Islands: All Too Often, Laboratories of Extinction
By David S. Wilcove; Photograph by Tui De Roy/Minden Pictures
January 15, 2012
A person can spend only so much time lounging around a pool, sipping a cold drink…even if there are White-cheeked Pintails swimming in the pool and Lava Gulls, the world’s rarest gull, begging for handouts by the bar. Such is life in Puerto Ayora, the largest town in the Galápagos Islands. So a few of us decided to forego further doses of sunscreen and alcohol and wander over to a nearby patch of trees that had somehow escaped the developers. Soon someone spotted an olive-gray bird hopping around the branches of a small tree. “Woodpecker Finch!” he shouted, and the rest us jostled for a better view of this most-wanted species.
The Woodpecker Finch chiseled into the bark of a mossy branch with its long, stout bill. It then hopped to another branch and snapped off a small twig. Apparently finding that particular twig unacceptable, the bird dropped it and tried a couple others before finding one more to its liking. The finch then returned to the spot where it had been drilling. Holding one end of the twig in its leg, it used its bill to break off a few millimeters from the other end. Now possessing a tool of the right size and shape, the Woodpecker Finch held the twig in its bill and used it to pry a fat grub out of the wood. The whole process took about a half hour— a half hour that seemed straight out of a David Attenborough film.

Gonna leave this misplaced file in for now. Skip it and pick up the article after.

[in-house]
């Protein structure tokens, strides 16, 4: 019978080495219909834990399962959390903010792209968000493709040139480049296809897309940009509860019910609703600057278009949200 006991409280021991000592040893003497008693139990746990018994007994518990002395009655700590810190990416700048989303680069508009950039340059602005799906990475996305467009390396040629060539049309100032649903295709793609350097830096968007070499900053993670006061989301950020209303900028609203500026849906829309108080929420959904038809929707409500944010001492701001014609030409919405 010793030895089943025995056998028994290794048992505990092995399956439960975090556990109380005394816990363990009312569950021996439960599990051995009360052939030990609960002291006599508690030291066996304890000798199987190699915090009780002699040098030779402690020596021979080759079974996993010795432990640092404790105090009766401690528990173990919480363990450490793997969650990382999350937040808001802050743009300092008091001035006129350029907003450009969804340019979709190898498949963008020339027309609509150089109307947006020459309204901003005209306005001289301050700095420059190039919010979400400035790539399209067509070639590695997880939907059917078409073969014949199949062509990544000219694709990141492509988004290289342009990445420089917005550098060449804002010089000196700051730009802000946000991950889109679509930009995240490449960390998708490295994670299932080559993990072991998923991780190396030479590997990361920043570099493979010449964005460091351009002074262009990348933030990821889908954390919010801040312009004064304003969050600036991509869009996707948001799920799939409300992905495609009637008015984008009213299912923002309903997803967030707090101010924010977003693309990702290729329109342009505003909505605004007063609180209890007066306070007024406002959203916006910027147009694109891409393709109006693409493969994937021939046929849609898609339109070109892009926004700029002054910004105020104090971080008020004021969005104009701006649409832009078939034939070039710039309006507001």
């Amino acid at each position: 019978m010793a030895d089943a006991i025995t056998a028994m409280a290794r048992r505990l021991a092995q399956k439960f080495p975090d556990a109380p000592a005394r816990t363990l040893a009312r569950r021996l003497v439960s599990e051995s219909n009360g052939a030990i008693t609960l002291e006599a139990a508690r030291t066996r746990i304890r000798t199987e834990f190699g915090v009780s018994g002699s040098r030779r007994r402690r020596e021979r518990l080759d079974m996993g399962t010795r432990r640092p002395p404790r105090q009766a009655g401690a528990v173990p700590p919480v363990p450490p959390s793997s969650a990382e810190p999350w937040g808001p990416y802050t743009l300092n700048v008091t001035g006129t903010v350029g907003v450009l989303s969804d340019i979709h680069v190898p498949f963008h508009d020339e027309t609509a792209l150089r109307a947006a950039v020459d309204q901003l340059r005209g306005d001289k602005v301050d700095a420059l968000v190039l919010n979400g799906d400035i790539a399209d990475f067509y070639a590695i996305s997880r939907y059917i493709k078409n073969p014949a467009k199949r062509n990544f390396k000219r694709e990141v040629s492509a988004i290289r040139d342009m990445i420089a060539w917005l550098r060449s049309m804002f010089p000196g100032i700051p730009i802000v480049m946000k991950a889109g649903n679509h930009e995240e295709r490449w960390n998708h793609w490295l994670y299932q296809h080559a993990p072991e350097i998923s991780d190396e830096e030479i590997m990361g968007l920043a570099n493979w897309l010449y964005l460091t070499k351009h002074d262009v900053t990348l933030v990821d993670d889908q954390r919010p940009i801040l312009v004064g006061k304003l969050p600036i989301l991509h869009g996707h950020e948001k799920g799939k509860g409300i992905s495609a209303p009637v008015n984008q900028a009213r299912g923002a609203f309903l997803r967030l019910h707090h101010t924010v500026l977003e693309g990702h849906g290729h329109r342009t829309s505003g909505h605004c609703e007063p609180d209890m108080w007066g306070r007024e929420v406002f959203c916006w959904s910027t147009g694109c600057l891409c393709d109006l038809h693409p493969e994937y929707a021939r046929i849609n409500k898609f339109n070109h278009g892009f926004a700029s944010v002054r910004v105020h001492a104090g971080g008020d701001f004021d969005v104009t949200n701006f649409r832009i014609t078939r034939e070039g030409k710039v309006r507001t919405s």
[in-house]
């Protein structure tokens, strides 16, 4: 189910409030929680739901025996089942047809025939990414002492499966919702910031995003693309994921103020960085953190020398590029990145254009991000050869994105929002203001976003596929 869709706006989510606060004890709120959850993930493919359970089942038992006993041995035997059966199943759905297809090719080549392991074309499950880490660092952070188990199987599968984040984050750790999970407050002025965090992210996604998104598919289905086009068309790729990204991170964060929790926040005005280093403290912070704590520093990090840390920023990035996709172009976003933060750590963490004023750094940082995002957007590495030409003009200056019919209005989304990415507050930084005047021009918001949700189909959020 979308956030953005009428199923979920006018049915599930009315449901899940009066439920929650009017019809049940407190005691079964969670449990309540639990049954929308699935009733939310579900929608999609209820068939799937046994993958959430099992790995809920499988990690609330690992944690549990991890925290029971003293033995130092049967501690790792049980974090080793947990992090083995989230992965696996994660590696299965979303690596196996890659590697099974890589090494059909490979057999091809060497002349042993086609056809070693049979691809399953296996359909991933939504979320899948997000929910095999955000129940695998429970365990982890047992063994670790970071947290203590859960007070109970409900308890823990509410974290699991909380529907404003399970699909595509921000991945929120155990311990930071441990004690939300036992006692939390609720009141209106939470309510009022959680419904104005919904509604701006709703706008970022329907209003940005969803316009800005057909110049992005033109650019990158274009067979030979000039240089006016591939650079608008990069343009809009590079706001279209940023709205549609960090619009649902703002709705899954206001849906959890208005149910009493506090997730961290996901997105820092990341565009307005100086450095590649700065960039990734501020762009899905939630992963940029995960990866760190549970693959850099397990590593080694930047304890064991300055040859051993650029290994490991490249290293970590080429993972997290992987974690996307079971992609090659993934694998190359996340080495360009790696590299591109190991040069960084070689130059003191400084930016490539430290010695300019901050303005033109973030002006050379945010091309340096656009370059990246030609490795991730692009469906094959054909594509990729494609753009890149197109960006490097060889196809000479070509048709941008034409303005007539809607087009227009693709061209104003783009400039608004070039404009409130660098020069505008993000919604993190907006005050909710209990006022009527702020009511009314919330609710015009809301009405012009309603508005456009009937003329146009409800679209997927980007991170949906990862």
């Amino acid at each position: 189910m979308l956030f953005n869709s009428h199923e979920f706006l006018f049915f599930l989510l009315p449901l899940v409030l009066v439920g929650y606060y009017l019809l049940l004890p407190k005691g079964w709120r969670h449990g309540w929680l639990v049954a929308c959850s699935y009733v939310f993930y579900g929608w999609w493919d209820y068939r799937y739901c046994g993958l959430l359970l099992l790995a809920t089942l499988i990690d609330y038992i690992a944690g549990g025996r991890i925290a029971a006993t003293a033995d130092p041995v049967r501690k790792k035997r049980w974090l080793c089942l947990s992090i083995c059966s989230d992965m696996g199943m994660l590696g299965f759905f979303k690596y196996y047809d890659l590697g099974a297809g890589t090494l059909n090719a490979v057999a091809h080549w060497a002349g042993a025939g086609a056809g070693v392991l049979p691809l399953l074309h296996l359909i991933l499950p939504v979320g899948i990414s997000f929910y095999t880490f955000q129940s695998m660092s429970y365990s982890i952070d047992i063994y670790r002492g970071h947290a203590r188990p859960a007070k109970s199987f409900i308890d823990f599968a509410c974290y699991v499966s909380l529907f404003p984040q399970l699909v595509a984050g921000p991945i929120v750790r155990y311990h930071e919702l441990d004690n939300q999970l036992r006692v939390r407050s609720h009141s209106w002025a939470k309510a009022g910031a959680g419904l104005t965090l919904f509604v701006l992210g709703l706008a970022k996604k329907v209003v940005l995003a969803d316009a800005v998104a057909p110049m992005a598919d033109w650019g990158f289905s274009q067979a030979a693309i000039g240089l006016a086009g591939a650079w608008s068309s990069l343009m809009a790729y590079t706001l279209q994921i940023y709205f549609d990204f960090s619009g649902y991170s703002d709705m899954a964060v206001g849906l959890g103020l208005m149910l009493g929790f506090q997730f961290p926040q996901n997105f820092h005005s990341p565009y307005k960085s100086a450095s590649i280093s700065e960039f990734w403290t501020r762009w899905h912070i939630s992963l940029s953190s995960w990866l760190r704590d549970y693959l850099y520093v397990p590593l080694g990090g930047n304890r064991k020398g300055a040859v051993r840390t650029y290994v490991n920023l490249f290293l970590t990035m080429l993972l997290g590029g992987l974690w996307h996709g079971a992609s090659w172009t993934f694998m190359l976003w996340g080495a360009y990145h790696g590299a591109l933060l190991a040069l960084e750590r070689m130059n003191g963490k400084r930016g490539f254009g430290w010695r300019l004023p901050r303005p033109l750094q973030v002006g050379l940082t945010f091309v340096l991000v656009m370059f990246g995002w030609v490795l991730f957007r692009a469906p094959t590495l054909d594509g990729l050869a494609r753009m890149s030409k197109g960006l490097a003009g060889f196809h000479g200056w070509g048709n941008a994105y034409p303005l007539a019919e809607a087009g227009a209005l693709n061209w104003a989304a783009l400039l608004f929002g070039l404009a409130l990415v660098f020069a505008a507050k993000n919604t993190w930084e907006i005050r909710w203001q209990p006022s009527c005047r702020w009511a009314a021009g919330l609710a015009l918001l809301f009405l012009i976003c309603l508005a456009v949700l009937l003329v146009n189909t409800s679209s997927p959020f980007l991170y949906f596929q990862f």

There was a time when tool use was thought to be a uniquely human skill. Then a small number of other animals, ranging from chimpanzees to Egyptian Vultures, were discovered to use tools. Anthropologists quickly moved on to other criteria for defining humanness, while the ranks of documented tool-using animals continued to grow. Nonetheless, it remains an exceptionally rare talent among birds. In the Galápagos Islands, which were never colonized by woodpeckers, the Woodpecker Finch is able to fill the woodpecker niche by using twigs as a substitute for a woodpecker’s long, barbed tongue.
Islands have long played an outsized role in biology. They give scientists the ability to see how isolated populations of plants and animals respond to different selective pressures and thereby provide fundamental insights into how species diversify, how they adapt, and how they interact with each other. Islands, in short, are invaluable natural laboratories for the study of ecology and evolution.